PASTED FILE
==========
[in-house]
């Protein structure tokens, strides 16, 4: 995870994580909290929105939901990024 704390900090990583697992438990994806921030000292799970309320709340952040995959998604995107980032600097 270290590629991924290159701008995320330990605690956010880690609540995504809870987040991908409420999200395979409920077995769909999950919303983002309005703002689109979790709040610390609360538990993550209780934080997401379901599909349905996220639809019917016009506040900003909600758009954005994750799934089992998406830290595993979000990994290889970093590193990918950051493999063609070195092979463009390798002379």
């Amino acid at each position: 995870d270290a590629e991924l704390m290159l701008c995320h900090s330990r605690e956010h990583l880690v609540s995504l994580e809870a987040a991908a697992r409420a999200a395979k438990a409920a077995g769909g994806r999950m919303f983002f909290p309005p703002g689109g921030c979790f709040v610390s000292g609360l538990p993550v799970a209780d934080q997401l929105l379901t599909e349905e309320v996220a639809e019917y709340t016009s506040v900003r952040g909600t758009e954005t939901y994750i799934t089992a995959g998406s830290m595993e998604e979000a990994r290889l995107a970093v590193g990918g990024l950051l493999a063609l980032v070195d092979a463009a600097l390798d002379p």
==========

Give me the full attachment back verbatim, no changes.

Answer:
[in-house]
């Protein structure tokens, strides 16, 4: 995870994580909290929105939901990024 704390900090990583697992438990994806921030000292799970309320709340952040995959998604995107980032600097 270290590629991924290159701008995320330990605690956010880690609540995504809870987040991908409420999200395979409920077995769909999950919303983002309005703002689109979790709040610390609360538990993550209780934080997401379901599909349905996220639809019917016009506040900003909600758009954005994750799934089992998406830290595993979000990994290889970093590193990918950051493999063609070195092979463009390798002379």
């Amino acid at each position: 995870d270290a590629e991924l704390m290159l701008c995320h900090s330990r605690e956010h990583l880690v609540s995504l994580e809870a987040a991908a697992r409420a999200a395979k438990a409920a077995g769909g994806r999950m919303f983002f909290p309005p703002g689109g921030c979790f709040v610390s000292g609360l538990p993550v799970a209780d934080q997401l929105l379901t599909e349905e309320v996220a639809e019917y709340t016009s506040v900003r952040g909600t758009e954005t939901y994750i799934t089992a995959g998406s830290m595993e998604e979000a990994r290889l995107a970093v590193g990918g990024l950051l493999a063609l980032v070195d092979a463009a600097l390798d002379p």